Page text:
Continuing our collaboration with Untitled, we reproduce an article of the late and legendary English art critic Tom Lubbock on another prominent figure: a German artist, teacher, performer and theorist: Joseph Beuys. It dissects the concept, in many ways pious, that only in a society where «everyone is an artist» history could be shaped by dismantling the repressive effects of a fairly bankrupt social model
When Joseph Beuys affirmed that every human being is an artist, he did not mean that every human being should, for example, be represented by Anthony d’Offay; what Beuys had in mind was far more ambitious. He meant ‘an expanded concept of art’. He said: “’Everyone is an artist’ simply means that the human being is a creative being….” But also: “Only art is capable of dismantling the repressive effects of a senile social system: to dismantle in order to build A SOCIAL ORGANISM AS A WORK OF ART. This most modern art discipline –– Social Sculpture/Social Architecture –– will only reach fruition when every living person becomes a creator, a sculptor, an architect of the social organism… Only a conception of art revolutionised to this degree can turn into a politically productive force, coursing through each person, shaping history.”
It’s hard to make this sound sensible. The Liverpool Tate’s exhibition of Beuys-abilia, titled The Revolution is Us, has a wall-text by the entrance which puts it like this: “Joseph Beuys believed it was possible to change society for the better through the creative energies of every individual”, and the sentence contains a saving ambiguity. Stress “for the better”, and it sounds like a pious though remote hypothesis: well, if you did happen to change society that way, then it would be a better society. But stress “change”, and it sounds like an immediate practical policy: that’s the way to change society, let’s do it now. Beuys believed both these things. Perhaps the first claim sounds more convincing, because more modest? Perhaps not. It’s not certain that everyone’s creative energies would be a benign force. And as for the second claim, what was the plan? What chance would these energies have against the powers of the world, if they should conflict? Well, of course, when the energies are finally coursing through everyone…. But there are intermediate stages to be considered.
But this hearing, this publicity, has its terms: namely, that the artist remain within the aesthetic frame. He is ‘a visionary’. His beliefs ––while ‘sincere’ –– are received as self-expression. He becomes the spectacle of the artist who believes he is changing the world.
And if you ask how Beuys’ own role as an artist might figure in the process of change, then again questions both of practicality and of piety –– his own piety, and other people’s –– are involved. Beuys performed ‘actions’. He made speeches. His personality was manifestly charismatic. But there is one obvious dilemma. The world, through its own vague piety towards the artist (in the restricted, Anthony d’Offay sense if the word), will grant an artist a hearing and publicity.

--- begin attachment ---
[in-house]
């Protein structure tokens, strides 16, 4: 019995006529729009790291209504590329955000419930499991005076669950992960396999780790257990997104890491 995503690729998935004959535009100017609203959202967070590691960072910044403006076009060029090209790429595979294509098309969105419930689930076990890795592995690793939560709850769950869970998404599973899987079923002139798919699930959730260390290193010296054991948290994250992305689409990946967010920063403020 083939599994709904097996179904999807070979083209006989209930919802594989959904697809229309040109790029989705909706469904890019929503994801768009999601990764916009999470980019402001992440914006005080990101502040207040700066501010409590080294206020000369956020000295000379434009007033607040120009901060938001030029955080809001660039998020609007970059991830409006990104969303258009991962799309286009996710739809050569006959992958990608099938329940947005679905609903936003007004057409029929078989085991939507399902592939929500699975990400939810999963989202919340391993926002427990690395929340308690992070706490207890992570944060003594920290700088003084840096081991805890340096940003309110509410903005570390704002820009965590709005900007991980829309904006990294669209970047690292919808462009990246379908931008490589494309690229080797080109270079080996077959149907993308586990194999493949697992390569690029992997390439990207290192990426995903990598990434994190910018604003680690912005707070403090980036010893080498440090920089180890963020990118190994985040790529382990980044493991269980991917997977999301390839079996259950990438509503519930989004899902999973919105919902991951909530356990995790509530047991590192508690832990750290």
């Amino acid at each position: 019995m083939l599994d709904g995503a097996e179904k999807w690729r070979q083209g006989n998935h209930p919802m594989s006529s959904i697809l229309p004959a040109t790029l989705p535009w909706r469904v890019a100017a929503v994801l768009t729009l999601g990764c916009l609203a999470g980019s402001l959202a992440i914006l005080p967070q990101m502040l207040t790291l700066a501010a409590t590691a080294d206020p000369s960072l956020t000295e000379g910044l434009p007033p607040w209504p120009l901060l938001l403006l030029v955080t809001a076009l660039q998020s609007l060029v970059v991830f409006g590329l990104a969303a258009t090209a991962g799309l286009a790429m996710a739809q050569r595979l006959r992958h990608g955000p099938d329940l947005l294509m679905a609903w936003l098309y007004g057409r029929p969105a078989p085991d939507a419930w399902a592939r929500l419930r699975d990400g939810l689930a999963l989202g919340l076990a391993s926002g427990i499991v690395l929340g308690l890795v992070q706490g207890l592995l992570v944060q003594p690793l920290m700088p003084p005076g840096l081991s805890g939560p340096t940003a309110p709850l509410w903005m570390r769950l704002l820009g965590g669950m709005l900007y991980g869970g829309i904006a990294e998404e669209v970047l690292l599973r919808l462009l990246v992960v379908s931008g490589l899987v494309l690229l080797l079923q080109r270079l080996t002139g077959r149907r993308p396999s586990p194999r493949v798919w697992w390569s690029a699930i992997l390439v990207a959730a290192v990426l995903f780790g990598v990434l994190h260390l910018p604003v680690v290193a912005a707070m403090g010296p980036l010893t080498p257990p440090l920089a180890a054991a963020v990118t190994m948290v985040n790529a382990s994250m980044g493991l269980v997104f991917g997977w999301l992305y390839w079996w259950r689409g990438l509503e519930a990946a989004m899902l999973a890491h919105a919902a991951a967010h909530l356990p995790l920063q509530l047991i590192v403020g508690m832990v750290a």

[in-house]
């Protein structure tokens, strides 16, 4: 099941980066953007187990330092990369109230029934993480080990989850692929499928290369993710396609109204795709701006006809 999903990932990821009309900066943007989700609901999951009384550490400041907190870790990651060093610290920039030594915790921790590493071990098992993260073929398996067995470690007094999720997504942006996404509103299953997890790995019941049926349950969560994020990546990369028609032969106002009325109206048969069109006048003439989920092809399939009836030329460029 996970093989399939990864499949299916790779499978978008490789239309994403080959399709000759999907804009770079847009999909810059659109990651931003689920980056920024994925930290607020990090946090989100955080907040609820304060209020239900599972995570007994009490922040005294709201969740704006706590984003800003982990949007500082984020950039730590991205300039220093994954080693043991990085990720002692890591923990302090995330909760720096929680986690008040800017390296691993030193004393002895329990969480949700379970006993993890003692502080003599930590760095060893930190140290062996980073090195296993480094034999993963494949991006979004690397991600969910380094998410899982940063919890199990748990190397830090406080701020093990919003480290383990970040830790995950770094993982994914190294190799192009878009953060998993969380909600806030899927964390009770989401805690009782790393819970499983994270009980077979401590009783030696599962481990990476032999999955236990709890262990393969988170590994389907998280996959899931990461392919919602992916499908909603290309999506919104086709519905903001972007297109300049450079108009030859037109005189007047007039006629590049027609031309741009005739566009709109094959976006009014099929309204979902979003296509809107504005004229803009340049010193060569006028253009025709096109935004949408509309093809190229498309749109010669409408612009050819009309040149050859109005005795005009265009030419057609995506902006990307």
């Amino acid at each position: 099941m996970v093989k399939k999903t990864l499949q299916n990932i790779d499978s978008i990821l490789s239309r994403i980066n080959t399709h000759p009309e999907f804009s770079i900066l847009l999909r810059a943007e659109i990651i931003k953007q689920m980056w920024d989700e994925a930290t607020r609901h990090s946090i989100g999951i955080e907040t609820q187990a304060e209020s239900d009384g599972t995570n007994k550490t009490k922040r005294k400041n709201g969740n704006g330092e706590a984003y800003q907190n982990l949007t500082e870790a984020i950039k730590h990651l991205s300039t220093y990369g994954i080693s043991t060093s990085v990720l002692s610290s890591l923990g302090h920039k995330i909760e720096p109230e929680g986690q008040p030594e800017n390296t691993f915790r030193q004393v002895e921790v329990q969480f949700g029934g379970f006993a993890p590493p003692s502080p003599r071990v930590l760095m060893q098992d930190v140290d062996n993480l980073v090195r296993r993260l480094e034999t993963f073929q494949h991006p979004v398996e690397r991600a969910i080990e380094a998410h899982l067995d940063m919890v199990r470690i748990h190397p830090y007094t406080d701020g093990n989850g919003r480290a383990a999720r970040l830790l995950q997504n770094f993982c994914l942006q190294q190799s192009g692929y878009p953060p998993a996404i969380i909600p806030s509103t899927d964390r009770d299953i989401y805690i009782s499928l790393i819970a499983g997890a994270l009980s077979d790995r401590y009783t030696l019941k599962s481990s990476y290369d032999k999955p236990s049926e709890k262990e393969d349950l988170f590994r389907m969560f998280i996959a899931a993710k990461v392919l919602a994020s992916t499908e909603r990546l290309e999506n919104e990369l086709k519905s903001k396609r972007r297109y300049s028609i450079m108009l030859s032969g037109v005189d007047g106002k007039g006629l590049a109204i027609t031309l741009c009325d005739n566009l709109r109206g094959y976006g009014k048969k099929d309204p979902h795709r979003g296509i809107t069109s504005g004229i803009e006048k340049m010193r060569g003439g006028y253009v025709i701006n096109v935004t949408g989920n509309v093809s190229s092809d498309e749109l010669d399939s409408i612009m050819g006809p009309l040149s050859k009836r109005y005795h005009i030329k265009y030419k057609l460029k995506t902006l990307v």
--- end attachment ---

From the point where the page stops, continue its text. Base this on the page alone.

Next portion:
The point is not to berate the world for insensitivity, hypocrisy or repressive tolerance, but rather to make the artist understand what ––in liberal societies –– the deal is. An artist can too readily be led into taking art for an effective means of entry into the public arena. He can be deceived by his own ‘exhibitablity’. I think Beuys tended to mistake the publicity (the fame, the coverage, the audiences) attaching to him as an artist for practical public manoeuvres. There is another dilemma too, again thoroughly artistic: Beuys’s promotion of a democracy of creative energies depended on a cult of his own singular creative personality.
No doubt these dilemmas are not absolute. Leakage can occur. The activities of an artist can’t be entirely quarantined. An individual personality can be an inspirational example to others. Something may come of it. And the powers could be got to play along to an extent: the 7000 oaks were finally planted in Kassel. Beuys of course went further than this in practical designs. There was his involvement with the German Green Party (which dropped him quite quickly). There was his project for a Free International University, which would activate the creative potential of its students (never realised). And his attitude to producing gallery artworks was probably partly tactical, not least in the matter of fund raising. But fundamentally, he was the victim of art’s various illusions of power. The creative power of the artist. Art’s power over its materials, and over its audience.